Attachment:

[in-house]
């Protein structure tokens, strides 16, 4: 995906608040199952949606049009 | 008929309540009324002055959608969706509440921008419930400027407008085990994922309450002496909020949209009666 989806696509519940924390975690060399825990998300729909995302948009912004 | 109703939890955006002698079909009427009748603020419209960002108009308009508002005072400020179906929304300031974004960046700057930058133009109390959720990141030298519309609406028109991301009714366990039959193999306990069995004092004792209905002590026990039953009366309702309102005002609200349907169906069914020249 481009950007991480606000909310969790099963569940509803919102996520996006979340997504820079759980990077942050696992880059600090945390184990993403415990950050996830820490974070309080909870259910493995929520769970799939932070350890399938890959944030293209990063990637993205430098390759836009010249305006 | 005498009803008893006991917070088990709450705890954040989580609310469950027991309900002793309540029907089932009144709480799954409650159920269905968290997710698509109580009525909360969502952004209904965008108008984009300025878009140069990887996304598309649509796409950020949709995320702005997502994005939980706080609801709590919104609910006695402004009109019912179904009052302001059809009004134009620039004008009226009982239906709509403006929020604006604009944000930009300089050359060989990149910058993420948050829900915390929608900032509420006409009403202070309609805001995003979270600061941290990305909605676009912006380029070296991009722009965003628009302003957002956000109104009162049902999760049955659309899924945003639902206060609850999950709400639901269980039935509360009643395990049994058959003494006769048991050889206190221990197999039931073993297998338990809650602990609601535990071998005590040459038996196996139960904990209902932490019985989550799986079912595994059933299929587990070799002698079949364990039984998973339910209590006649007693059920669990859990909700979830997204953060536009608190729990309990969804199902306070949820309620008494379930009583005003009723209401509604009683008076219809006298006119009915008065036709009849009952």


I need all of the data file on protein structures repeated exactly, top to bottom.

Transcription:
[in-house]
């Protein structure tokens, strides 16, 4: 995906608040199952949606049009 | 008929309540009324002055959608969706509440921008419930400027407008085990994922309450002496909020949209009666 989806696509519940924390975690060399825990998300729909995302948009912004 | 109703939890955006002698079909009427009748603020419209960002108009308009508002005072400020179906929304300031974004960046700057930058133009109390959720990141030298519309609406028109991301009714366990039959193999306990069995004092004792209905002590026990039953009366309702309102005002609200349907169906069914020249 481009950007991480606000909310969790099963569940509803919102996520996006979340997504820079759980990077942050696992880059600090945390184990993403415990950050996830820490974070309080909870259910493995929520769970799939932070350890399938890959944030293209990063990637993205430098390759836009010249305006 | 005498009803008893006991917070088990709450705890954040989580609310469950027991309900002793309540029907089932009144709480799954409650159920269905968290997710698509109580009525909360969502952004209904965008108008984009300025878009140069990887996304598309649509796409950020949709995320702005997502994005939980706080609801709590919104609910006695402004009109019912179904009052302001059809009004134009620039004008009226009982239906709509403006929020604006604009944000930009300089050359060989990149910058993420948050829900915390929608900032509420006409009403202070309609805001995003979270600061941290990305909605676009912006380029070296991009722009965003628009302003957002956000109104009162049902999760049955659309899924945003639902206060609850999950709400639901269980039935509360009643395990049994058959003494006769048991050889206190221990197999039931073993297998338990809650602990609601535990071998005590040459038996196996139960904990209902932490019985989550799986079912595994059933299929587990070799002698079949364990039984998973339910209590006649007693059920669990859990909700979830997204953060536009608190729990309990969804199902306070949820309620008494379930009583005003009723209401509604009683008076219809006298006119009915008065036709009849009952």